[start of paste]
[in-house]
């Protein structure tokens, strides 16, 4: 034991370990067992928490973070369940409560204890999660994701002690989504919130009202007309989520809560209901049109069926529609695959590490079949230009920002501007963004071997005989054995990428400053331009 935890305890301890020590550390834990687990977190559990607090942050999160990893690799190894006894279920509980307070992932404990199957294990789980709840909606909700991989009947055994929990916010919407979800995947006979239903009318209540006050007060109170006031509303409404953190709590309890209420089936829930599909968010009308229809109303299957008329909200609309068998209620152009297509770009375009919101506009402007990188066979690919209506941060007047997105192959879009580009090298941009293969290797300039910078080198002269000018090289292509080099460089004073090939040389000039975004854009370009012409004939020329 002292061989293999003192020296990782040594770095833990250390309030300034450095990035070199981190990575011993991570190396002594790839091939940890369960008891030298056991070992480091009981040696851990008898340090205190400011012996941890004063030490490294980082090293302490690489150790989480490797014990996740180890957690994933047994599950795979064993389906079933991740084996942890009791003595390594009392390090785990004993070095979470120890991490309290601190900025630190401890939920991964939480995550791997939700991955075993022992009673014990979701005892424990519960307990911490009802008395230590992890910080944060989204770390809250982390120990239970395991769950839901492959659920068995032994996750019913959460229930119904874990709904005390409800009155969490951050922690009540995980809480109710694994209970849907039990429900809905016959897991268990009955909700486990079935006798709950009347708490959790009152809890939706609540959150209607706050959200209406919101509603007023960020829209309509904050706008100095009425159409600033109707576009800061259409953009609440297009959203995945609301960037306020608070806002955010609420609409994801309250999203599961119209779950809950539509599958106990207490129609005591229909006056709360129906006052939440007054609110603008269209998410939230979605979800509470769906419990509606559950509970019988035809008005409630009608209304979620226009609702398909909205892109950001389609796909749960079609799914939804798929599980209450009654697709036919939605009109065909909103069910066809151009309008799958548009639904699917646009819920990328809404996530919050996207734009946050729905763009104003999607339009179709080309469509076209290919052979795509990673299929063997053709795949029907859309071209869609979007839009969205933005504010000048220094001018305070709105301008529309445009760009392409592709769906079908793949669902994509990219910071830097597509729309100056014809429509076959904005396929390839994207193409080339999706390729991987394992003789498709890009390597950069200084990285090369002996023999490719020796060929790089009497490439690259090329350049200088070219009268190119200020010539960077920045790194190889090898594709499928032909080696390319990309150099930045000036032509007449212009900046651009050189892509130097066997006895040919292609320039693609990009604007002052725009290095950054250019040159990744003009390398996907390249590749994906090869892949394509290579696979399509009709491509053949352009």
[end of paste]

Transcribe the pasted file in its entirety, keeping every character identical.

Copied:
[in-house]
């Protein structure tokens, strides 16, 4: 034991370990067992928490973070369940409560204890999660994701002690989504919130009202007309989520809560209901049109069926529609695959590490079949230009920002501007963004071997005989054995990428400053331009 935890305890301890020590550390834990687990977190559990607090942050999160990893690799190894006894279920509980307070992932404990199957294990789980709840909606909700991989009947055994929990916010919407979800995947006979239903009318209540006050007060109170006031509303409404953190709590309890209420089936829930599909968010009308229809109303299957008329909200609309068998209620152009297509770009375009919101506009402007990188066979690919209506941060007047997105192959879009580009090298941009293969290797300039910078080198002269000018090289292509080099460089004073090939040389000039975004854009370009012409004939020329 002292061989293999003192020296990782040594770095833990250390309030300034450095990035070199981190990575011993991570190396002594790839091939940890369960008891030298056991070992480091009981040696851990008898340090205190400011012996941890004063030490490294980082090293302490690489150790989480490797014990996740180890957690994933047994599950795979064993389906079933991740084996942890009791003595390594009392390090785990004993070095979470120890991490309290601190900025630190401890939920991964939480995550791997939700991955075993022992009673014990979701005892424990519960307990911490009802008395230590992890910080944060989204770390809250982390120990239970395991769950839901492959659920068995032994996750019913959460229930119904874990709904005390409800009155969490951050922690009540995980809480109710694994209970849907039990429900809905016959897991268990009955909700486990079935006798709950009347708490959790009152809890939706609540959150209607706050959200209406919101509603007023960020829209309509904050706008100095009425159409600033109707576009800061259409953009609440297009959203995945609301960037306020608070806002955010609420609409994801309250999203599961119209779950809950539509599958106990207490129609005591229909006056709360129906006052939440007054609110603008269209998410939230979605979800509470769906419990509606559950509970019988035809008005409630009608209304979620226009609702398909909205892109950001389609796909749960079609799914939804798929599980209450009654697709036919939605009109065909909103069910066809151009309008799958548009639904699917646009819920990328809404996530919050996207734009946050729905763009104003999607339009179709080309469509076209290919052979795509990673299929063997053709795949029907859309071209869609979007839009969205933005504010000048220094001018305070709105301008529309445009760009392409592709769906079908793949669902994509990219910071830097597509729309100056014809429509076959904005396929390839994207193409080339999706390729991987394992003789498709890009390597950069200084990285090369002996023999490719020796060929790089009497490439690259090329350049200088070219009268190119200020010539960077920045790194190889090898594709499928032909080696390319990309150099930045000036032509007449212009900046651009050189892509130097066997006895040919292609320039693609990009604007002052725009290095950054250019040159990744003009390398996907390249590749994906090869892949394509290579696979399509009709491509053949352009």